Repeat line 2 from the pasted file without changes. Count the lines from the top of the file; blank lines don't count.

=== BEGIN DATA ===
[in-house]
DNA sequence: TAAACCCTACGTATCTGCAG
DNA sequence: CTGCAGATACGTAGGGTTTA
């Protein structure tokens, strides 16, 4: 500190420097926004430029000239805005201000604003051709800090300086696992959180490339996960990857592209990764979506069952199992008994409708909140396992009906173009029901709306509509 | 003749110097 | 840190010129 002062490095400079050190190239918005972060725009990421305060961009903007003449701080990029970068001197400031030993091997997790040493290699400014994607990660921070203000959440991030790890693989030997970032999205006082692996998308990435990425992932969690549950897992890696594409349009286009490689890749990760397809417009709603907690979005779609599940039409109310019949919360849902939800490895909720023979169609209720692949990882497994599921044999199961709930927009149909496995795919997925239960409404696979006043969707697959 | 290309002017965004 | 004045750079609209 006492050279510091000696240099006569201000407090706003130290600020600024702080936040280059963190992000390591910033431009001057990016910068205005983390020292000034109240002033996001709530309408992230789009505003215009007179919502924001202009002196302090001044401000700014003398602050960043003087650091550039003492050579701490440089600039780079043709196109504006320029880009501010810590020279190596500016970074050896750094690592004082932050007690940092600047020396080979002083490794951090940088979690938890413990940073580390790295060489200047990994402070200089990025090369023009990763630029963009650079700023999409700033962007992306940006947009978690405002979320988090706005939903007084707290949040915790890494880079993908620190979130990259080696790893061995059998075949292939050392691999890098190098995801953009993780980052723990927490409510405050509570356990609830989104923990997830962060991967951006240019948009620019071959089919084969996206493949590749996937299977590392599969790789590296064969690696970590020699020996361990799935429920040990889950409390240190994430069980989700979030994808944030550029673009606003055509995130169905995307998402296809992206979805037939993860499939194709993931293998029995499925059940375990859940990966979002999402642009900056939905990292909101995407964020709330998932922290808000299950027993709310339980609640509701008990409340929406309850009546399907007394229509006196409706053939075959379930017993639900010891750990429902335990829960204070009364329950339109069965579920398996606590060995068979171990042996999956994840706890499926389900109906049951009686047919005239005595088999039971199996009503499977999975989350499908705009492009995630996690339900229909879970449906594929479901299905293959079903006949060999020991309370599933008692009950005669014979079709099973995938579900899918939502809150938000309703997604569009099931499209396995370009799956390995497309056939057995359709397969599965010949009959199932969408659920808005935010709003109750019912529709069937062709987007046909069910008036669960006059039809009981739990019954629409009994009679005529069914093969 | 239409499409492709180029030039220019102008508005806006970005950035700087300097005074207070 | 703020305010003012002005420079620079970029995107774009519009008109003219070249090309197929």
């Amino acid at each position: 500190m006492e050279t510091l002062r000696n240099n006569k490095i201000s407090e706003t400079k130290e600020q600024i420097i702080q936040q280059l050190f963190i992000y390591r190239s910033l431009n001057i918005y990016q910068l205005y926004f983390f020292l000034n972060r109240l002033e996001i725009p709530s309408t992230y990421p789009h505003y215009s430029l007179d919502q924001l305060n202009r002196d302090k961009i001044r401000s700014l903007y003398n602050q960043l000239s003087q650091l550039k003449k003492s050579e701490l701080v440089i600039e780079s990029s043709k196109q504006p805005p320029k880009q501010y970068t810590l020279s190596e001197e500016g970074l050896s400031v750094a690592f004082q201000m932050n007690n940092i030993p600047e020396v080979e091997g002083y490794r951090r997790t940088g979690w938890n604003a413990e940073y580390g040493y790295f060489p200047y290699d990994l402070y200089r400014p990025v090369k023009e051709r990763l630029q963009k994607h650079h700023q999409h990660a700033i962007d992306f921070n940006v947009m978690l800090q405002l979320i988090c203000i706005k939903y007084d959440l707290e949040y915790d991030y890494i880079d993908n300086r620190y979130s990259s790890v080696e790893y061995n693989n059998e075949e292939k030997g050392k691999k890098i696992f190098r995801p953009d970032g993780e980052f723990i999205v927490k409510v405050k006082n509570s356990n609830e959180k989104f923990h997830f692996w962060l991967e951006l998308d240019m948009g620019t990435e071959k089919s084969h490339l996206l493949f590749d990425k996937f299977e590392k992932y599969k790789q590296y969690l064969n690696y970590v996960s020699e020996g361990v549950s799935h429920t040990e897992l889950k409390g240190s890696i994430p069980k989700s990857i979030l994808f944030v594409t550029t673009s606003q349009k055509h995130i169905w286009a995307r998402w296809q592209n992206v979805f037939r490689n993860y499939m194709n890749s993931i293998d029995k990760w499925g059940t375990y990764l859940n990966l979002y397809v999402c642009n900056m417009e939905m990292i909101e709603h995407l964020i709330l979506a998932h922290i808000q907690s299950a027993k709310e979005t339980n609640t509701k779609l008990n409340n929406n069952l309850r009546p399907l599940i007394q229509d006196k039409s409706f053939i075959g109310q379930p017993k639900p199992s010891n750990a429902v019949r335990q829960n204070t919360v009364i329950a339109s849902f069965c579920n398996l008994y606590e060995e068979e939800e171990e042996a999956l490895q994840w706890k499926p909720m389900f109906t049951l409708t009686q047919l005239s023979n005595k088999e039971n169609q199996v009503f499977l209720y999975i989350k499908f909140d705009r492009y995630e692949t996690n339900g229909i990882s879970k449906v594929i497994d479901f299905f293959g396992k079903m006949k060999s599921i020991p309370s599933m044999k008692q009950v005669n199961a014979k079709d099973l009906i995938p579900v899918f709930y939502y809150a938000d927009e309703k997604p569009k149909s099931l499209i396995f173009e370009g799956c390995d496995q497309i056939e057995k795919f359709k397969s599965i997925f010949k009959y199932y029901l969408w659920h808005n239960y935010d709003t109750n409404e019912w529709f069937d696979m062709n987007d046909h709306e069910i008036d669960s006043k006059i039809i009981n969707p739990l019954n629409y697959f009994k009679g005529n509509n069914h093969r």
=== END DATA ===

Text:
DNA sequence: TAAACCCTACGTATCTGCAG